The weather this summer has been strange. Early this summer we were in a bad drought. In July it rained and wouldn’t stop. It did not use to be this way. Like I said, we live in Mid-Missouri so the weather has never exactly been predictable, but there was a normal variation that farmers could generally count on. Not anymore. Being farmers, we probably notice weather conditions more intensity than most. We have seen the climate change over time and are absolutely mystified as to how any of our neighbors could write it off as a hoax.


Climate Change Denial and the Voice of Authority

Despite the obvious changes in our climate, I still hear local people talking about climate change as a hoax or as a lie politicians tell. In fact, someone close to me recently told me that he was watching the “news” and they showed how a "climate scientist" had “lied.”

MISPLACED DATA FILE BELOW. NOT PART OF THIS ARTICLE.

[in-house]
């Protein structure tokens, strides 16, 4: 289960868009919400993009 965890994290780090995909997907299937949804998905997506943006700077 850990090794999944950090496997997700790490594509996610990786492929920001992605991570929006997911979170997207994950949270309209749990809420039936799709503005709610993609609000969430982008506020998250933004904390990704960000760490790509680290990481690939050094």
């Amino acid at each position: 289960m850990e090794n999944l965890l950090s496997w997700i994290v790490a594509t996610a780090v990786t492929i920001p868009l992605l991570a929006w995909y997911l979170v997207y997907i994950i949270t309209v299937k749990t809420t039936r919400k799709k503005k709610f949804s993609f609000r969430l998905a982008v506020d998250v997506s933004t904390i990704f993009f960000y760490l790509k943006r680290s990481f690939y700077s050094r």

Me: Really? Which climate scientist?

Him: I don't know. He was on the news.

Me: "Look. There are lots of climate scientists and the the science is very consistent. Other than a few outlier studies that are not well designed, the science is clear that climate change is upon us. Not only that, but can’t you observe the change based on your own experience?”

Him: I know who is telling the truth based on the tone of their voices.

Me: Ahhh. I see. You have fallen for the old ‘voice of authority’ trick.

Him: I know what I know.


My loved one's logic looks something like this: "Climate scientists lie and climate change is a hoax because the commentators said it with conviction and authority. Don’t try to convince me otherwise because I know what I know."

The author of the blog holding on to her horses halter, kissing his cheek.